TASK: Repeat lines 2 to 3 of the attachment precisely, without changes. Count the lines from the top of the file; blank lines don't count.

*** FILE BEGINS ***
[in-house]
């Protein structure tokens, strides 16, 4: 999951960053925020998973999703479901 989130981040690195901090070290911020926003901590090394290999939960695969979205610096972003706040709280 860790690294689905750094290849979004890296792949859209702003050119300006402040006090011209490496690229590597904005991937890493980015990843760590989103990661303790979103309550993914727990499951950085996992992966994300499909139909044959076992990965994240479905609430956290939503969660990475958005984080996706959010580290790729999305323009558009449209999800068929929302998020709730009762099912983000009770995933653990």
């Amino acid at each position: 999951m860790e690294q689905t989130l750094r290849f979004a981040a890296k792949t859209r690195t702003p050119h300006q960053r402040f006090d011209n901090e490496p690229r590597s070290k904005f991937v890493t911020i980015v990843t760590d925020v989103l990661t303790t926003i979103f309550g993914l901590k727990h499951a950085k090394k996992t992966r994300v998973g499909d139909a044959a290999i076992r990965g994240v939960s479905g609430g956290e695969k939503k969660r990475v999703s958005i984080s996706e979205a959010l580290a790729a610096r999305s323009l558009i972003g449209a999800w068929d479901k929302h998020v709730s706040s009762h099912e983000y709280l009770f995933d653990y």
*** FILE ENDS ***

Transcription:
């Protein structure tokens, strides 16, 4: 999951960053925020998973999703479901 989130981040690195901090070290911020926003901590090394290999939960695969979205610096972003706040709280 860790690294689905750094290849979004890296792949859209702003050119300006402040006090011209490496690229590597904005991937890493980015990843760590989103990661303790979103309550993914727990499951950085996992992966994300499909139909044959076992990965994240479905609430956290939503969660990475958005984080996706959010580290790729999305323009558009449209999800068929929302998020709730009762099912983000009770995933653990």
């Amino acid at each position: 999951m860790e690294q689905t989130l750094r290849f979004a981040a890296k792949t859209r690195t702003p050119h300006q960053r402040f006090d011209n901090e490496p690229r590597s070290k904005f991937v890493t911020i980015v990843t760590d925020v989103l990661t303790t926003i979103f309550g993914l901590k727990h499951a950085k090394k996992t992966r994300v998973g499909d139909a044959a290999i076992r990965g994240v939960s479905g609430g956290e695969k939503k969660r990475v999703s958005i984080s996706e979205a959010l580290a790729a610096r999305s323009l558009i972003g449209a999800w068929d479901k929302h998020v709730s706040s009762h099912e983000y709280l009770f995933d653990y």